7/16/2013 3:02:00 PM Education for all improves refugee resettlement
Catholic Sentinel photo
Elisabeth Gern and Jeanne Toal help refugees as they adjust to life in Oregon.
Just before refugees get on the plane to the United States, they receive 15 or so hours of orientation to adjust to life in their new country. Most pressing are the immediate needs – how to open a door, how to use a toilet, how to travel by plane.
But that doesn’t leave much time for trainers to share how to negotiate the complicated systems of childcare, finances, transportation, laws and healthcare, which are complicated even to native citizenry.
That’s where organizations like Catholic Charities’ resettlement program come in – they help pick up fill where orientation left off.
During their first eight months in the United States, those who come to the Portland area through Catholic Charities’ resettlement program work with Jeanne Toal’s team of case managers. These are the folks who help refugees find jobs, places to live, and who help get students enrolled in schools. After the brief period of support ends, many refugees rely on one another, as well as their relationships developed through Catholic Charities.
Elisabeth Gern knows that better than anyone. She is resident services coordinator for Esparanza Court and Kateri Park, which is home to many refugees. She gets calls regularly from people who have long since moved out of Charities’ housing. They request assistance on issues as complex supplemental nutrition assistance applications, or as simple as removing a safety cap from a prescription bottle.
All of Charities’ staff members’ interactions emphasize how challenging and scary resettlement can be, but they also demonstrate how crucial education is to facilitate that transition. Relatedly, Toal and Gern say, education is not only important for the refugees, but also the receiving communities.
Some Americans don’t even understand the difference between a refugee and an immigrant, Toal said. The United States provides refuge to a limited number of people who have been displaced from their home countries due to persecution related to race, religion, nationality, political opinion, or social alliances. Refugees wait an average of five years to come to the United States, often while living in dirty camps that house hundreds of thousands of other displaced people. The Charities employees know folks who have lived as many as 25 years in the camps; they’ve met children who were born in the camps and had never even seen their home country.
Most would prefer to return to their own homes, Toal said, but when that is out of the question, resettlement is considered by the United Nations as a last resort.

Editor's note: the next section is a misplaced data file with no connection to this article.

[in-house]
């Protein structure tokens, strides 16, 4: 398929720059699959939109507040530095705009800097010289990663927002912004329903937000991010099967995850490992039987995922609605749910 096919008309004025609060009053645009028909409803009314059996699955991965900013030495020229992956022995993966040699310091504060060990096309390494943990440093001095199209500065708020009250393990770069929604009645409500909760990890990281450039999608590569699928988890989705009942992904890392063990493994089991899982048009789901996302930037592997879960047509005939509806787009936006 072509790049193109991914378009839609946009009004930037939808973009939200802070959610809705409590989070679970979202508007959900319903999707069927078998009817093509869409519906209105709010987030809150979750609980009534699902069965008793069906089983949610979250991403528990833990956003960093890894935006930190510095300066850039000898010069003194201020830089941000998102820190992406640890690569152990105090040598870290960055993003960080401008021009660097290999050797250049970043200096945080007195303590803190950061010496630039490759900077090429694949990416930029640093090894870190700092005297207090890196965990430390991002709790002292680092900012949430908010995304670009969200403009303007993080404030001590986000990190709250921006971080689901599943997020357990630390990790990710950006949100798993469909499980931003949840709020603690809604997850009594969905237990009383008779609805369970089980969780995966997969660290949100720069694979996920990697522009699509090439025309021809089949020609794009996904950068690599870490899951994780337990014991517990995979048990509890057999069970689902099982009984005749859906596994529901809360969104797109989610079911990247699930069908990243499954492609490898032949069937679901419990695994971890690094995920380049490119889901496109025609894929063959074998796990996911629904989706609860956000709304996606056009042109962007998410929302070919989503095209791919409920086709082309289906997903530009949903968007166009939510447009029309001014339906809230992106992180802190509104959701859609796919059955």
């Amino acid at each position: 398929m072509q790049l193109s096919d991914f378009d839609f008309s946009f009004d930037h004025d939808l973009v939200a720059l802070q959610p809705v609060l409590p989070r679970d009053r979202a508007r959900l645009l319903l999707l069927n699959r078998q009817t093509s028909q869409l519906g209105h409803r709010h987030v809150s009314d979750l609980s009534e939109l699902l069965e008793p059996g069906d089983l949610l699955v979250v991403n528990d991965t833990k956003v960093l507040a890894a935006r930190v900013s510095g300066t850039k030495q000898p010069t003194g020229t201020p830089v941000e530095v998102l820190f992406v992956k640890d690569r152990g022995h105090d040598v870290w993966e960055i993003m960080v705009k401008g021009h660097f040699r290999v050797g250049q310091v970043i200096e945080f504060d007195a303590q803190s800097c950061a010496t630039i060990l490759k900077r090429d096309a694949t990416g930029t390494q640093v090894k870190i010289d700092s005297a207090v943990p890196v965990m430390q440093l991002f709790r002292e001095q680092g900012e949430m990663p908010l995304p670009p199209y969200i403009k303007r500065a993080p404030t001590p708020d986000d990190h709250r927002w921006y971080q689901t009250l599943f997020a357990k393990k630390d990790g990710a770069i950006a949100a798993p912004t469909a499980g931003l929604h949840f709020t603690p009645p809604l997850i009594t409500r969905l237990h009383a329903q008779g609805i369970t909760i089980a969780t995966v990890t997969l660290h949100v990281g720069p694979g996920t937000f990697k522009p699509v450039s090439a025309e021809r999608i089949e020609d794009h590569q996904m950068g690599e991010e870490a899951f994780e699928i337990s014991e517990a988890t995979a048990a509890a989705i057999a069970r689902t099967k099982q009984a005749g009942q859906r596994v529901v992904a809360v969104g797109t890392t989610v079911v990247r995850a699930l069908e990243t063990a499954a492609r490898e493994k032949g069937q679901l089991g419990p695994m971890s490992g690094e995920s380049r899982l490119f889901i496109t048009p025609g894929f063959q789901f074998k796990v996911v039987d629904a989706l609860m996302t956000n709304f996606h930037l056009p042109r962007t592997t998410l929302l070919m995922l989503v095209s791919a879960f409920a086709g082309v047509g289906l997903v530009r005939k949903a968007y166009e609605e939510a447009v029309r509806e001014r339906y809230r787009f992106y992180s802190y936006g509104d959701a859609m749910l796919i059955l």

“Often refugees have been exposed to extreme trauma of one sort or another and then they land here, and have to build a new life,” Toal said. “But they are bearing the effects of the experiences that got them here in the first place.”
Currently, the Portland area is receiving an influx of Burmese, Bhutanese, Iraqi, Afghan, Middle Eastern and Somali families.
A little cultural awareness can go a long way to promote positive interactions between newcomers and their neighbors, Charities representatives say.
For instance, some cultures don’t shake hands as a greeting, or men are not supposed to look a woman in the face. Religious customs, like those associated with the Muslim period of Ramadan, require that observers fast during daylight hours, which means observers will turn down offers of tea or treats. In American, declining those offers can sometimes come across as a slight.
Even a simple smile express different meanings in different cultures.
There are many cultural differences that can be interpreted as unfriendliness to residents who have spent their lives immersed in United States cultural norms.
Every once in a while at Kateri Park, Gern has to dispel a resident’s panic when they encounter small children entering their apartment without knocking.
“The apartment complex is like a village, and in [the children’s] world there is an open door policy,” Gern said. “Those little ones are used to running in and out of neighbors’ houses.”
Problems also arise when cultural traditions conflict with the rules or laws in refugees’ new country. For instance, in many places girls marry at 16. That’s illegal in Oregon.
“They want to honor their traditions, to honor the needs of their children, and to honor the rules of the country,” Gern said. “There are no easy solutions.”